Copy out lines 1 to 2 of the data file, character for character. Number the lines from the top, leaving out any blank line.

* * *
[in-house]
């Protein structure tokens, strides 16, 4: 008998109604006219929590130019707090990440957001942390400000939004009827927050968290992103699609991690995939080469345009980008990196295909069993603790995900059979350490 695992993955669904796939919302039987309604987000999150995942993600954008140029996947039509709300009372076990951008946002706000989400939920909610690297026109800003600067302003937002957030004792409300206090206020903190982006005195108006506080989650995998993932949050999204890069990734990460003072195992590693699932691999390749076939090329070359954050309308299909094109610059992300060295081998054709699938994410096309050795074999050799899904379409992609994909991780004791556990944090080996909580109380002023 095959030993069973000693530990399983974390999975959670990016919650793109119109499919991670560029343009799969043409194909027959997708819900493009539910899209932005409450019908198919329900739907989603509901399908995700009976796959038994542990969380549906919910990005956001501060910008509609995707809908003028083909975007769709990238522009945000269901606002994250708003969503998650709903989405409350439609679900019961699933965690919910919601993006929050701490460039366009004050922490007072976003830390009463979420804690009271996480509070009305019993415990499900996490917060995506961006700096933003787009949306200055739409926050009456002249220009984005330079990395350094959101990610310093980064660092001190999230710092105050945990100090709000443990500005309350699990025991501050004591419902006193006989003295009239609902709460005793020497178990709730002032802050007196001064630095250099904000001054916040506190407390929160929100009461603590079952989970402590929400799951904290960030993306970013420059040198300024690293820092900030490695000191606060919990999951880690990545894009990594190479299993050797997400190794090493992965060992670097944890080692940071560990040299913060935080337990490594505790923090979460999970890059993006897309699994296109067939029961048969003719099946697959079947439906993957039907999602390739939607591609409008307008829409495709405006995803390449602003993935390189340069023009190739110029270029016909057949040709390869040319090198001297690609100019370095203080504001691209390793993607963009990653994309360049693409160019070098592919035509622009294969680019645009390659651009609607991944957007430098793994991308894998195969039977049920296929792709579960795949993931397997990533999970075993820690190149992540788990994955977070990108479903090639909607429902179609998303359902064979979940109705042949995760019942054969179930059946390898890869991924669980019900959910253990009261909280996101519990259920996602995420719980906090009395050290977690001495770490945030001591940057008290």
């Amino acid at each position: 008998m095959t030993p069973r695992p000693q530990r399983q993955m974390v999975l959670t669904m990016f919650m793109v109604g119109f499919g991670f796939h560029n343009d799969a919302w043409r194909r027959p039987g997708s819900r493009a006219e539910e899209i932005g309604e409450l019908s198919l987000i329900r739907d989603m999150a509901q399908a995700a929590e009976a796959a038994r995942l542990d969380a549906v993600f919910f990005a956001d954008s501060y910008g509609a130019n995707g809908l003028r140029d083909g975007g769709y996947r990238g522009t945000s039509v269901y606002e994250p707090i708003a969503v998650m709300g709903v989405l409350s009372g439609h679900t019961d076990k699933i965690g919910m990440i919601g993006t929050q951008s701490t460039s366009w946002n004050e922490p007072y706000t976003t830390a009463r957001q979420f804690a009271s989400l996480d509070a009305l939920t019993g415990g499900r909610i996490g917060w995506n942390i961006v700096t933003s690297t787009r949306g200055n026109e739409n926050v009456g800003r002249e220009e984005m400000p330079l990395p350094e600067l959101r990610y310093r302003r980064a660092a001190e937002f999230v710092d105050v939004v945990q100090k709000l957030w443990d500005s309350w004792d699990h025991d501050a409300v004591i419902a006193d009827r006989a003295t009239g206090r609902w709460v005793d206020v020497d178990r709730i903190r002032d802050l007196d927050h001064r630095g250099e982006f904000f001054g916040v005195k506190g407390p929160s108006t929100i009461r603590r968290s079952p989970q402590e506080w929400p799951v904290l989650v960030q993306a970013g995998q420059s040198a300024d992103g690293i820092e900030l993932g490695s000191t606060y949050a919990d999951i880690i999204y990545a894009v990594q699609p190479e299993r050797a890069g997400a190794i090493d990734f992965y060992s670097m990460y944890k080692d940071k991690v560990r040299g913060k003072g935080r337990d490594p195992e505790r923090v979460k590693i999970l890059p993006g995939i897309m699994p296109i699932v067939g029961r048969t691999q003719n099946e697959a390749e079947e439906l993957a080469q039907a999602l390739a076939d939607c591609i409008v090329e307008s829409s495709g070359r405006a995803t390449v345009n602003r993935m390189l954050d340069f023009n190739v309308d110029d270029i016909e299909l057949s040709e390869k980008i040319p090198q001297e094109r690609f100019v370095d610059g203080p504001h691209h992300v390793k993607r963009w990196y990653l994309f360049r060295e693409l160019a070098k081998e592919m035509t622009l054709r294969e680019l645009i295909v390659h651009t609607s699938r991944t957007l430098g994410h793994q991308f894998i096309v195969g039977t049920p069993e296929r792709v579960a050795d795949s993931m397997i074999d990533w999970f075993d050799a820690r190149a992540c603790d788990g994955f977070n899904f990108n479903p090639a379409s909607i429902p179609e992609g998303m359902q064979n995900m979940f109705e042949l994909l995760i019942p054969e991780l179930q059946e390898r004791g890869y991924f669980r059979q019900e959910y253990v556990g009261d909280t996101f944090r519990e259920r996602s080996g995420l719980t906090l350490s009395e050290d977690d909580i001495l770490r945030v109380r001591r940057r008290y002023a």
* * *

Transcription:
[in-house]
């Protein structure tokens, strides 16, 4: 008998109604006219929590130019707090990440957001942390400000939004009827927050968290992103699609991690995939080469345009980008990196295909069993603790995900059979350490 695992993955669904796939919302039987309604987000999150995942993600954008140029996947039509709300009372076990951008946002706000989400939920909610690297026109800003600067302003937002957030004792409300206090206020903190982006005195108006506080989650995998993932949050999204890069990734990460003072195992590693699932691999390749076939090329070359954050309308299909094109610059992300060295081998054709699938994410096309050795074999050799899904379409992609994909991780004791556990944090080996909580109380002023 095959030993069973000693530990399983974390999975959670990016919650793109119109499919991670560029343009799969043409194909027959997708819900493009539910899209932005409450019908198919329900739907989603509901399908995700009976796959038994542990969380549906919910990005956001501060910008509609995707809908003028083909975007769709990238522009945000269901606002994250708003969503998650709903989405409350439609679900019961699933965690919910919601993006929050701490460039366009004050922490007072976003830390009463979420804690009271996480509070009305019993415990499900996490917060995506961006700096933003787009949306200055739409926050009456002249220009984005330079990395350094959101990610310093980064660092001190999230710092105050945990100090709000443990500005309350699990025991501050004591419902006193006989003295009239609902709460005793020497178990709730002032802050007196001064630095250099904000001054916040506190407390929160929100009461603590079952989970402590929400799951904290960030993306970013420059040198300024690293820092900030490695000191606060919990999951880690990545894009990594190479299993050797997400190794090493992965060992670097944890080692940071560990040299913060935080337990490594505790923090979460999970890059993006897309699994296109067939029961048969003719099946697959079947439906993957039907999602390739939607591609409008307008829409495709405006995803390449602003993935390189340069023009190739110029270029016909057949040709390869040319090198001297690609100019370095203080504001691209390793993607963009990653994309360049693409160019070098592919035509622009294969680019645009390659651009609607991944957007430098793994991308894998195969039977049920296929792709579960795949993931397997990533999970075993820690190149992540788990994955977070990108479903090639909607429902179609998303359902064979979940109705042949995760019942054969179930059946390898890869991924669980019900959910253990009261909280996101519990259920996602995420719980906090009395050290977690001495770490945030001591940057008290």